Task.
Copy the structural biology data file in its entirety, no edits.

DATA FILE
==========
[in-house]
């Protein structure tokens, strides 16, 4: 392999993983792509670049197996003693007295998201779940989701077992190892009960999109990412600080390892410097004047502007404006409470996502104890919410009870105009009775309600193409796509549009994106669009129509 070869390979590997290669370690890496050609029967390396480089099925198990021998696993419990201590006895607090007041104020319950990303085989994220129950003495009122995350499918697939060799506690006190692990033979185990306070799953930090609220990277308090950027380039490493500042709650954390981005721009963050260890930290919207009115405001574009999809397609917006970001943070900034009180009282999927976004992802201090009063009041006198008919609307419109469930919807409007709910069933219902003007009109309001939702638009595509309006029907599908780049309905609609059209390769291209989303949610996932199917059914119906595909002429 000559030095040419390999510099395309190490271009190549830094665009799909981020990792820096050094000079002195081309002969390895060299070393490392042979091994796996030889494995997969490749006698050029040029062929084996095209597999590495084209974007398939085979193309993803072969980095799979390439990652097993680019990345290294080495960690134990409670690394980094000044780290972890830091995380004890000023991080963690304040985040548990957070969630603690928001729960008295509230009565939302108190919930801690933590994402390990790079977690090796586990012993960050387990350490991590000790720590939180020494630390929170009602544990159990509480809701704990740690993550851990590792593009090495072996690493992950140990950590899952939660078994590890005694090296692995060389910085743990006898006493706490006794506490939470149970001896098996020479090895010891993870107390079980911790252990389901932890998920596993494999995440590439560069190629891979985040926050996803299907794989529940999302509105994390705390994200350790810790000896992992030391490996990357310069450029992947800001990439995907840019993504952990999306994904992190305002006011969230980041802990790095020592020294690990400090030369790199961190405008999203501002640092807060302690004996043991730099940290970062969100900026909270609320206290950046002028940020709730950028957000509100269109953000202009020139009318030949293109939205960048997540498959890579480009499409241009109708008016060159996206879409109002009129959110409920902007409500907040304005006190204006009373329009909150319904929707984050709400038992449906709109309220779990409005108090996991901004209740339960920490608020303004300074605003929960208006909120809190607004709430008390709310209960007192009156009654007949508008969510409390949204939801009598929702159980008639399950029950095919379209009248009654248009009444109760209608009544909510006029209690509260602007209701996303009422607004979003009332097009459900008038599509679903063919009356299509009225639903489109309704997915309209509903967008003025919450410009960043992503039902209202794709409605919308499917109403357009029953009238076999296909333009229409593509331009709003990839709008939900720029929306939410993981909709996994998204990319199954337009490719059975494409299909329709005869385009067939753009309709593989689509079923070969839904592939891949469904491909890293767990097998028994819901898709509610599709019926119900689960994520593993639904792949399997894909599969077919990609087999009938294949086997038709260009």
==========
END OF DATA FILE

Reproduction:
[in-house]
């Protein structure tokens, strides 16, 4: 392999993983792509670049197996003693007295998201779940989701077992190892009960999109990412600080390892410097004047502007404006409470996502104890919410009870105009009775309600193409796509549009994106669009129509 070869390979590997290669370690890496050609029967390396480089099925198990021998696993419990201590006895607090007041104020319950990303085989994220129950003495009122995350499918697939060799506690006190692990033979185990306070799953930090609220990277308090950027380039490493500042709650954390981005721009963050260890930290919207009115405001574009999809397609917006970001943070900034009180009282999927976004992802201090009063009041006198008919609307419109469930919807409007709910069933219902003007009109309001939702638009595509309006029907599908780049309905609609059209390769291209989303949610996932199917059914119906595909002429 000559030095040419390999510099395309190490271009190549830094665009799909981020990792820096050094000079002195081309002969390895060299070393490392042979091994796996030889494995997969490749006698050029040029062929084996095209597999590495084209974007398939085979193309993803072969980095799979390439990652097993680019990345290294080495960690134990409670690394980094000044780290972890830091995380004890000023991080963690304040985040548990957070969630603690928001729960008295509230009565939302108190919930801690933590994402390990790079977690090796586990012993960050387990350490991590000790720590939180020494630390929170009602544990159990509480809701704990740690993550851990590792593009090495072996690493992950140990950590899952939660078994590890005694090296692995060389910085743990006898006493706490006794506490939470149970001896098996020479090895010891993870107390079980911790252990389901932890998920596993494999995440590439560069190629891979985040926050996803299907794989529940999302509105994390705390994200350790810790000896992992030391490996990357310069450029992947800001990439995907840019993504952990999306994904992190305002006011969230980041802990790095020592020294690990400090030369790199961190405008999203501002640092807060302690004996043991730099940290970062969100900026909270609320206290950046002028940020709730950028957000509100269109953000202009020139009318030949293109939205960048997540498959890579480009499409241009109708008016060159996206879409109002009129959110409920902007409500907040304005006190204006009373329009909150319904929707984050709400038992449906709109309220779990409005108090996991901004209740339960920490608020303004300074605003929960208006909120809190607004709430008390709310209960007192009156009654007949508008969510409390949204939801009598929702159980008639399950029950095919379209009248009654248009009444109760209608009544909510006029209690509260602007209701996303009422607004979003009332097009459900008038599509679903063919009356299509009225639903489109309704997915309209509903967008003025919450410009960043992503039902209202794709409605919308499917109403357009029953009238076999296909333009229409593509331009709003990839709008939900720029929306939410993981909709996994998204990319199954337009490719059975494409299909329709005869385009067939753009309709593989689509079923070969839904592939891949469904491909890293767990097998028994819901898709509610599709019926119900689960994520593993639904792949399997894909599969077919990609087999009938294949086997038709260009």